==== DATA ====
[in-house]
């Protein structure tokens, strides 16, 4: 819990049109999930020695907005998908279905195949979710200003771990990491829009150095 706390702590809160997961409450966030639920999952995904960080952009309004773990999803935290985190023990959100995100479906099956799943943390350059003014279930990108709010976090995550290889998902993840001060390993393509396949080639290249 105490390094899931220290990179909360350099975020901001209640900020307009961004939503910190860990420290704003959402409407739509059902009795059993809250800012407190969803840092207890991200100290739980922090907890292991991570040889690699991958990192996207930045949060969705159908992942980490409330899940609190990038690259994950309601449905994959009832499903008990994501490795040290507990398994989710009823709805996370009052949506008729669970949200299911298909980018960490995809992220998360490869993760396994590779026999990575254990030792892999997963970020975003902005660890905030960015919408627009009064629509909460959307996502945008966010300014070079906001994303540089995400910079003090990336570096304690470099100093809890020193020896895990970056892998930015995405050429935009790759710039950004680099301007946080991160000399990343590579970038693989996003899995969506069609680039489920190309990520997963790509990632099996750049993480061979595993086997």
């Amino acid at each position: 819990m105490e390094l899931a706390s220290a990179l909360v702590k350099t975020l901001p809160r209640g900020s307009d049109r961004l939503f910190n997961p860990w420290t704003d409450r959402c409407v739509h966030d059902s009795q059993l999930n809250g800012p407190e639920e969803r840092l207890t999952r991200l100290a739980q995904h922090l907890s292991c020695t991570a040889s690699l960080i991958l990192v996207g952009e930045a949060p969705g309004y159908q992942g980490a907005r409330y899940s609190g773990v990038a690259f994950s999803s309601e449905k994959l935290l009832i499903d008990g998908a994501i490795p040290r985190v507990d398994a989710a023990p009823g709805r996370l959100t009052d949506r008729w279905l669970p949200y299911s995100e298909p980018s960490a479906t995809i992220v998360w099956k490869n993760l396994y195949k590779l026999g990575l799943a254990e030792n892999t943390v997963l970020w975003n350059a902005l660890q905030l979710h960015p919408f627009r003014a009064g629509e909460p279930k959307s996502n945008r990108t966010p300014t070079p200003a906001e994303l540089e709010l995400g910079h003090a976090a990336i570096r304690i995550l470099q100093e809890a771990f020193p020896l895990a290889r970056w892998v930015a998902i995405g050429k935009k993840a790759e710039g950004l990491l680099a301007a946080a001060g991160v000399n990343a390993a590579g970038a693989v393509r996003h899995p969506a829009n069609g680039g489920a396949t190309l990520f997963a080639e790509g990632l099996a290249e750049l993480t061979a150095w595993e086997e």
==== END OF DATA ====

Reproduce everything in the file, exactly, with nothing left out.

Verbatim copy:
[in-house]
């Protein structure tokens, strides 16, 4: 819990049109999930020695907005998908279905195949979710200003771990990491829009150095 706390702590809160997961409450966030639920999952995904960080952009309004773990999803935290985190023990959100995100479906099956799943943390350059003014279930990108709010976090995550290889998902993840001060390993393509396949080639290249 105490390094899931220290990179909360350099975020901001209640900020307009961004939503910190860990420290704003959402409407739509059902009795059993809250800012407190969803840092207890991200100290739980922090907890292991991570040889690699991958990192996207930045949060969705159908992942980490409330899940609190990038690259994950309601449905994959009832499903008990994501490795040290507990398994989710009823709805996370009052949506008729669970949200299911298909980018960490995809992220998360490869993760396994590779026999990575254990030792892999997963970020975003902005660890905030960015919408627009009064629509909460959307996502945008966010300014070079906001994303540089995400910079003090990336570096304690470099100093809890020193020896895990970056892998930015995405050429935009790759710039950004680099301007946080991160000399990343590579970038693989996003899995969506069609680039489920190309990520997963790509990632099996750049993480061979595993086997």
């Amino acid at each position: 819990m105490e390094l899931a706390s220290a990179l909360v702590k350099t975020l901001p809160r209640g900020s307009d049109r961004l939503f910190n997961p860990w420290t704003d409450r959402c409407v739509h966030d059902s009795q059993l999930n809250g800012p407190e639920e969803r840092l207890t999952r991200l100290a739980q995904h922090l907890s292991c020695t991570a040889s690699l960080i991958l990192v996207g952009e930045a949060p969705g309004y159908q992942g980490a907005r409330y899940s609190g773990v990038a690259f994950s999803s309601e449905k994959l935290l009832i499903d008990g998908a994501i490795p040290r985190v507990d398994a989710a023990p009823g709805r996370l959100t009052d949506r008729w279905l669970p949200y299911s995100e298909p980018s960490a479906t995809i992220v998360w099956k490869n993760l396994y195949k590779l026999g990575l799943a254990e030792n892999t943390v997963l970020w975003n350059a902005l660890q905030l979710h960015p919408f627009r003014a009064g629509e909460p279930k959307s996502n945008r990108t966010p300014t070079p200003a906001e994303l540089e709010l995400g910079h003090a976090a990336i570096r304690i995550l470099q100093e809890a771990f020193p020896l895990a290889r970056w892998v930015a998902i995405g050429k935009k993840a790759e710039g950004l990491l680099a301007a946080a001060g991160v000399n990343a390993a590579g970038a693989v393509r996003h899995p969506a829009n069609g680039g489920a396949t190309l990520f997963a080639e790509g990632l099996a290249e750049l993480t061979a150095w595993e086997e």